Return to Transcripts main page


New Attacks Disrupted Cease-Fire; Video Shows Deadly Attack on Israelis; 20 People Killed at United Nations School; Majority of Israelis Don't Want Cease-Fire; Commander of Israeli Forces Says Close to Completing Mission; Israeli Military Almost Done; Interview with Maen Areikat; White House on Mideast Conflict

Aired July 30, 2014 - 13:00   ET



WOLF BLITZER, CNN ANCHOR: Hello, I'm Wolf Blitzer reporting from Jerusalem. I'd like to welcome our viewers from the United States and around the world.

Rocket fire and air strikes rattled Israel and Gaza today during what was supposed to be a brief cease-fire. So, what happens now? And what will it take to end the fighting? Here are the latest developments.


JOHN VAUSE, CNN CORRESPONDENT (on camera): Just over here. This building just over here which has just been hit.


BLITZER: Explosions rocked Gaza even before the cease-fire expired an hour ago. Our Correspondent John Vause had to duck for cover. Israel says the four-hour humanitarian window, as they called it, to allow civilians to get supplies and move to safer locations clearly did not work. The Palestinian health ministry says 20 people were killed when a United Nations school was hit earlier today. The Israeli military says its soldiers fired after militants in that area opened fire on them.

And a new poll finds more than 86 percent of Jewish Israelis are opposed to the cease-fire, that according to "The Jerusalem Post." They don't want a truce now because Hamas is still firing rockets and Israel has not located all the Hamas tunnels.

We want to get all the latest on the ground that's happening right now. Our Correspondent John Vause is joining us from Gaza. John, we saw what happened a little while ago, that huge explosion right behind you. You were on the air live on CNN International when that occurred. What, first of all, is the situation right now like?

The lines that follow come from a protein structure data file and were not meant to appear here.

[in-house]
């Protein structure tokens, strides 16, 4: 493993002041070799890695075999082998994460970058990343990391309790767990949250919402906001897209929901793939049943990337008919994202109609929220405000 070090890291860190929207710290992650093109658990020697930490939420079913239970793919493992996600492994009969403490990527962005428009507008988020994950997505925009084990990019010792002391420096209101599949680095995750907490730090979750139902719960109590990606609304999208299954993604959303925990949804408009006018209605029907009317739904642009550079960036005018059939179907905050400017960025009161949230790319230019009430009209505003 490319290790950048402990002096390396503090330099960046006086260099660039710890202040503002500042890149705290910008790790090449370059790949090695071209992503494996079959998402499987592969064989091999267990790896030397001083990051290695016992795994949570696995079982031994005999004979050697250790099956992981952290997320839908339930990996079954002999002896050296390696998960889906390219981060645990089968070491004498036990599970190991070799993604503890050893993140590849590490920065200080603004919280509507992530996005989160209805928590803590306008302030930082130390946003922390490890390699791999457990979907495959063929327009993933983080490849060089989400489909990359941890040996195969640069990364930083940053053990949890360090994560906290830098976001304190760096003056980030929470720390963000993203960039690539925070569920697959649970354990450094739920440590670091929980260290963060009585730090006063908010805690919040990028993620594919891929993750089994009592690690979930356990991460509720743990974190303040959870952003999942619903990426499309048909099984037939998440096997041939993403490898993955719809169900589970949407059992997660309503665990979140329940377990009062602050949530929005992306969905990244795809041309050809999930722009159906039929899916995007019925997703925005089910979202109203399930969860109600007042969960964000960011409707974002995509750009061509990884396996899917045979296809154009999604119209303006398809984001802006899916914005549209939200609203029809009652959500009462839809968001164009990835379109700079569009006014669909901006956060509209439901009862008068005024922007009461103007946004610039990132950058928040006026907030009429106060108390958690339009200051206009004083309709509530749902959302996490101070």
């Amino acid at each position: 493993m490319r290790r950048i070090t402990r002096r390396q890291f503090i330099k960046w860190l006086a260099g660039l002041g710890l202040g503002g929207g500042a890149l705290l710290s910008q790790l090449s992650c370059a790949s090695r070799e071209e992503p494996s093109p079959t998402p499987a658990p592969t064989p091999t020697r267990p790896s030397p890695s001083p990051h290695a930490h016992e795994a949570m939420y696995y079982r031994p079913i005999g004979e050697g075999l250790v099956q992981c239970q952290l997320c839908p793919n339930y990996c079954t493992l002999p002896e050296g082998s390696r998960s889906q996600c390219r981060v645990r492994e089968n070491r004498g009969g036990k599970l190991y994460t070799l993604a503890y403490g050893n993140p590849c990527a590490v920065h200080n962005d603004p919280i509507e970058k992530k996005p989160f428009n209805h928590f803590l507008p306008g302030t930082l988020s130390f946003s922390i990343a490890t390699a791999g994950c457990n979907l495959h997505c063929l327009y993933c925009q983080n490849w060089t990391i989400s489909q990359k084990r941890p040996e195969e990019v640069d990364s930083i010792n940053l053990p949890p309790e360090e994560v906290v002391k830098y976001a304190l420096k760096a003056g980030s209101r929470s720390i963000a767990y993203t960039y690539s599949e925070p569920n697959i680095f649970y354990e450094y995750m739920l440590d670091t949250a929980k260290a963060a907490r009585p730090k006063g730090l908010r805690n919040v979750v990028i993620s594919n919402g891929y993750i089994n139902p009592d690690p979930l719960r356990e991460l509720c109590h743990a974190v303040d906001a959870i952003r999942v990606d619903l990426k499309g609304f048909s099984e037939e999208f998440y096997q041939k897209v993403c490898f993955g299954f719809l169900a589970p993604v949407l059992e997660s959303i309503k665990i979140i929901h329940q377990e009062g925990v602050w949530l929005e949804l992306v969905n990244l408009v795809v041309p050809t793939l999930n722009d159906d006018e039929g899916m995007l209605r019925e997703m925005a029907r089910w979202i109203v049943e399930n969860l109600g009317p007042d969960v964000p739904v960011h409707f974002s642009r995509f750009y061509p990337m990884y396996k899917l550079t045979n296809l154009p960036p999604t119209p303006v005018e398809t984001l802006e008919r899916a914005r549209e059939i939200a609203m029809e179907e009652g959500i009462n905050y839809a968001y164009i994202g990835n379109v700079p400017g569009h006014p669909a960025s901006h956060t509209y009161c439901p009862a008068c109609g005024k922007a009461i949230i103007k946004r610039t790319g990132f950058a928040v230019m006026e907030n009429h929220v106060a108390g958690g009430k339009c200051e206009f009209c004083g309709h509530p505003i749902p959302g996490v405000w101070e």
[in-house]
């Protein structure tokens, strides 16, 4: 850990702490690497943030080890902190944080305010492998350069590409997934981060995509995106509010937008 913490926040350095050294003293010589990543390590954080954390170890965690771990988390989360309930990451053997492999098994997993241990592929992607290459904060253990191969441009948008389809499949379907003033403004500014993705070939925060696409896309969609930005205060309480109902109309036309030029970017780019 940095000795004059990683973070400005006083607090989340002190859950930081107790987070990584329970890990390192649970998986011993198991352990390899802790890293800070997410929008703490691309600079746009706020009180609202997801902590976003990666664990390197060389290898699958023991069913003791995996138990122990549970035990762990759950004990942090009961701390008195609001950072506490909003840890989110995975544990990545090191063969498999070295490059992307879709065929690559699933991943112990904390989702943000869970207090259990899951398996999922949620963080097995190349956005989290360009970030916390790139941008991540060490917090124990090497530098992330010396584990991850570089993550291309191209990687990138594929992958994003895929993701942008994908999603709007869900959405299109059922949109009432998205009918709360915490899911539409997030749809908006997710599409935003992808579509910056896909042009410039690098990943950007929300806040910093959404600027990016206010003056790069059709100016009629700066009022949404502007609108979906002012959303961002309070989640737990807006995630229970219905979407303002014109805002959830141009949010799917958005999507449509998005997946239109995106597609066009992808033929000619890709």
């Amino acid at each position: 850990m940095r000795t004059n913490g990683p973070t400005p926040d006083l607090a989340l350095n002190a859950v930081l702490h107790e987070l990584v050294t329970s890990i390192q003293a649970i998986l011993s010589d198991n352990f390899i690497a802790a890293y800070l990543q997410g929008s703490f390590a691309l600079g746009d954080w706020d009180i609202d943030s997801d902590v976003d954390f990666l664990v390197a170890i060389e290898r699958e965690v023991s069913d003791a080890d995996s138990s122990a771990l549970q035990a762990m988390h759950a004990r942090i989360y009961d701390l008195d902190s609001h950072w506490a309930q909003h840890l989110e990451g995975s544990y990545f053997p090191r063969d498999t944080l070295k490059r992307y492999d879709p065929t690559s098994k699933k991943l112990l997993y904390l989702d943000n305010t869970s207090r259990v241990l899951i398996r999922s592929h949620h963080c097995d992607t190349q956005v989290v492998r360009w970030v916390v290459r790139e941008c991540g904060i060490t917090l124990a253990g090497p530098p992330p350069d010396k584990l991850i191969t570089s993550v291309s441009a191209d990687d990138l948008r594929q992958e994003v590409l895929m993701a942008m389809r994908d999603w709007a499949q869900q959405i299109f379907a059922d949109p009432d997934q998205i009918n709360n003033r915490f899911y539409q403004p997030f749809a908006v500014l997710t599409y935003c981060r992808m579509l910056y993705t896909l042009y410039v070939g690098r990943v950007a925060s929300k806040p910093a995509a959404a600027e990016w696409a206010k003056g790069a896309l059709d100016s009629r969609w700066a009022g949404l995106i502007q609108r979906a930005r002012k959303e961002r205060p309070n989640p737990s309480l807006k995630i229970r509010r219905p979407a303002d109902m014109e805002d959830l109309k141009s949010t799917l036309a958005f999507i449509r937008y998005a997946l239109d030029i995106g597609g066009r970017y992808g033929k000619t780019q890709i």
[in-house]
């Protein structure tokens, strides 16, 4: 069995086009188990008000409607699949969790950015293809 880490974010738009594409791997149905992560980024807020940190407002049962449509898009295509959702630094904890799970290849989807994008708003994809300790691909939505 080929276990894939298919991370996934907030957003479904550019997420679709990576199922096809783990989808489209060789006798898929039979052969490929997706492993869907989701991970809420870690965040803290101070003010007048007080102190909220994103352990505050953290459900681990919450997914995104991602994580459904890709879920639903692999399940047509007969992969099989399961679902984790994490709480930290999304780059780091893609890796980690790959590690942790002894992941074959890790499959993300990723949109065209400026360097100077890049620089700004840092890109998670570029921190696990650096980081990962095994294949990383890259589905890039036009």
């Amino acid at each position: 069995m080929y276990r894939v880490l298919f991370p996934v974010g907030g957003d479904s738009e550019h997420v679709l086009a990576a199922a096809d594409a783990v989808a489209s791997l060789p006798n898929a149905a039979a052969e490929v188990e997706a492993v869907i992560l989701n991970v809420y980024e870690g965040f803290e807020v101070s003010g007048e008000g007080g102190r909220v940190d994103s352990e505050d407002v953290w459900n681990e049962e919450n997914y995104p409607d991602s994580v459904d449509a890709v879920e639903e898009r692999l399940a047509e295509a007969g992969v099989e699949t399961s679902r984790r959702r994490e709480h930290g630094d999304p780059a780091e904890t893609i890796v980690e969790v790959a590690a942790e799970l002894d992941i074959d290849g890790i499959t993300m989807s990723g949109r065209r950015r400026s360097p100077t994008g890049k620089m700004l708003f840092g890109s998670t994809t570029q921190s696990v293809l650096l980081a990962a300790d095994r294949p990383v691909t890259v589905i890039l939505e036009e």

VAUSE (live): Well, Wolf, there has been the constant sound of Israeli tank and artillery fire coming from the south. That really hasn't let up since this humanitarian cease-fire collapsed, if you like. We had a fairly quick succession of air strikes about two and a half hours into that four-hour long window. Since then, it seems air operations, at least where we are, have eased up a little.

And we're now learning a little bit more about one of those air strikes that Israel carried out. It happened in the Shashaia (ph) marketplace. And what we're being told by officials in Gaza is that at least 17 people were killed there, including one reporter and about 200 other people were, in fact, wounded. There were some graphic scenes down there of the wounded as they all were rushed off to Shifa hospital. This has been a grim day in Gaza. Before that cease-fire went into place or that humanitarian window, 73 Palestinians had been killed. That number, obviously now, upwards of 90 -- Wolf.